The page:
What’s the Difference Between Mat Board, Mount Board and Foam Core?

Most people are familiar with the basic components of a framing package, including the frame itself and the glazing. But there’s more to it than that: namely the mat board and mount board, sometimes referred to as foam core. While they both have the appearance of sheets of paper, they serve different purposes.

What Is Mat Board?

  • Purpose of Mat Board
  • Not only does mat board separate the artwork from the glass or acrylic glazing by providing a barrier to protect and preserve it, it also provides an aesthetically pleasing border. Mat boards are most commonly in shades of white or cream, but they are available in a variety of colors such as rich hues and pastels to complement a variety of art.

  • Where It Belongs
  • Mat board sits just below the glazing in the framing package and on top of the artwork or photograph itself. It features a cutout, often rectangular but sometimes circular or other shapes, to display the artwork underneath it.

  • Mat Board Materials
  • Mat board is made with a number of different materials, all affecting its archival abilities. Some archival mat board is made of cotton rag, but have wood-based face papers; other cotton rag mat board features no face papers, providing museum-quality protection. Materials also include alpha-cellulose, a processed paper-based material that is considered archival but not museum quality, and wood pulp, which is suited for temporary framing.

    Dyed mat boards (i.e. mat boards that are not cream or white) are often not museum-quality, as the dye used can sometimes negatively affect the artwork.

  • Other Uses for Mat Board
  • Mat board, in general terms, is a high-quality paper product that is easily cut — this makes it an ideal material for scrapbooking and other paper-based craft projects where quality is important.

What Is Mount Board?

  • Purpose of Mount Board
  • Much like mat board, it serves to protect a framed photograph or piece of artwork by providing a rigid, sturdy backing to keep photographs and artwork from moving or warping in the frame.

  • Where It Belongs
  • The location of mount board is basically the opposite of mat board. Instead of sitting on top of the artwork, it sits behind it. The artwork is attached to the mount board, which is against the back of the frame, with hinging tape or other adhesives.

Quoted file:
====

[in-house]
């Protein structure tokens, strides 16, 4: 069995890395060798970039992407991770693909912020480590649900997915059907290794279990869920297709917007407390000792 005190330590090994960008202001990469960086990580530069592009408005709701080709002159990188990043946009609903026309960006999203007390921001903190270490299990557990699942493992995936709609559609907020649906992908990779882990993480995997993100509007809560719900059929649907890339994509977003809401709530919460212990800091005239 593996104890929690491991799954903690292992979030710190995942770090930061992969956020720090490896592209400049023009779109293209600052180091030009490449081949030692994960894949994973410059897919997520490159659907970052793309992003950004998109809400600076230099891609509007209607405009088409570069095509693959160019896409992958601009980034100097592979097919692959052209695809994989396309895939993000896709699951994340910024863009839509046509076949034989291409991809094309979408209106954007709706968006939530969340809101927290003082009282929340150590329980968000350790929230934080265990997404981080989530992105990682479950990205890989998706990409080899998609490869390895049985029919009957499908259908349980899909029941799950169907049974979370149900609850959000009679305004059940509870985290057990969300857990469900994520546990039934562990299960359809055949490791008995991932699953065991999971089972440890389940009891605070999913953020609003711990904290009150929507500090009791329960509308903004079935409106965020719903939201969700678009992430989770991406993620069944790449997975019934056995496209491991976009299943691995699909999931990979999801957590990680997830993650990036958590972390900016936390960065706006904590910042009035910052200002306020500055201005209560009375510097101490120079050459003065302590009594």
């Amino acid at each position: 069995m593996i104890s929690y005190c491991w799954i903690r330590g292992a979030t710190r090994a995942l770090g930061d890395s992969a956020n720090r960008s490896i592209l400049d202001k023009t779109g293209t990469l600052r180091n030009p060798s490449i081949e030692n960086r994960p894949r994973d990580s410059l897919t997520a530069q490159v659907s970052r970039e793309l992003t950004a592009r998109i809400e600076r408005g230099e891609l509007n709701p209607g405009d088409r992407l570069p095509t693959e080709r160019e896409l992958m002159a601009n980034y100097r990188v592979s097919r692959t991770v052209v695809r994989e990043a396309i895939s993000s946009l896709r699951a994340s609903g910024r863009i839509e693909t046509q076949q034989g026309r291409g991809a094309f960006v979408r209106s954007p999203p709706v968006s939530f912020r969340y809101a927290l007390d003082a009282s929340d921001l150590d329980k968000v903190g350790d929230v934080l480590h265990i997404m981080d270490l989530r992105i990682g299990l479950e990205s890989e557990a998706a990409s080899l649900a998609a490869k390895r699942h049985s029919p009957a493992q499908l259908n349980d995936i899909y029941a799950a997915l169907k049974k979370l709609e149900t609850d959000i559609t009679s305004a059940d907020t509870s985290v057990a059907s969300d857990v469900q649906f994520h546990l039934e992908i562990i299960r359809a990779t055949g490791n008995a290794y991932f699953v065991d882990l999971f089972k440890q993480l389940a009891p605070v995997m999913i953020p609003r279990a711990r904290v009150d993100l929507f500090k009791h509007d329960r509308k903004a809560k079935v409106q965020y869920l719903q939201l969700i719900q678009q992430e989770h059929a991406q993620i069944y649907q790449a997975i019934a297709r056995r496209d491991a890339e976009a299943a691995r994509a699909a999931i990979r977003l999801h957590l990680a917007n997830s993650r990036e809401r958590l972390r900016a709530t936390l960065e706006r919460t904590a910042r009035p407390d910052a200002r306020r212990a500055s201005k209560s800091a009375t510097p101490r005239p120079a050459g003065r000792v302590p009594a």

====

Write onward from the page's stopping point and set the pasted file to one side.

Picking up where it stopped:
• Mount Board Materials
  • Unlike mat board, mount board is generally made of foam — often polystyrene — with a smooth, sometimes paper-based, face on either side. Some mounting boards do not use foam, such as the Artcare AlphaRag cotton mounting board, in order to increase its ability to preserve the artwork.

  • Other Uses for Mount Board
  • Mount board is also used for presentations and other display purposes, especially those that have integrated adhesive properties like the Fome-Core® Self-Adhesive mounting boards. With these mount boards, no other adhesive is required to create a display.

So What Is Foam Core?

Mount board goes by many names, including mounting board, backing board, foam board and foam core. Foam core describes exactly what a mounting board is: a substrate with a core made of foam. Foam core is no different than most other mounting boards — it’s all the same type of product.

With so many “boards,” it can be confusing to know just what you’re looking for when assembling a complete framing package. Mat board and mount board (or foam core) may be similar in name and serve to protect your artwork, but they’re used in very different ways.

About the author

author

Mark Rogers is an amateur photographer and the founder of Frame Destination, Inc. In 2004 Mark realized the framing industry was not keeping up with the evolution of photography via new digital technology and started Frame Destination in his garage. Now his company has thousands of do-it-yourself framing customers across the US that it helps with its 11,000 square feet production facility in Dallas, TX.

2 thoughts on “What’s the Difference Between Mat Board, Mount Board and Foam Core?”

  • Tom Farnie

    As a former professional picture framer with more than 2 decades in the trade, I'd like to say it was an accurate and informative article.

    Perhaps a follow up article on the common types of mounting a photograph or work of art would be interesting to folks? Dry mounting // wet mounting // hinging // museum mounting // etc.

    Maybe some info on glazing? 'A' single // 'B' single // non glare // vacuum glass // styrene // etc.

    Best regards,

    Tom Farnie

    Reply

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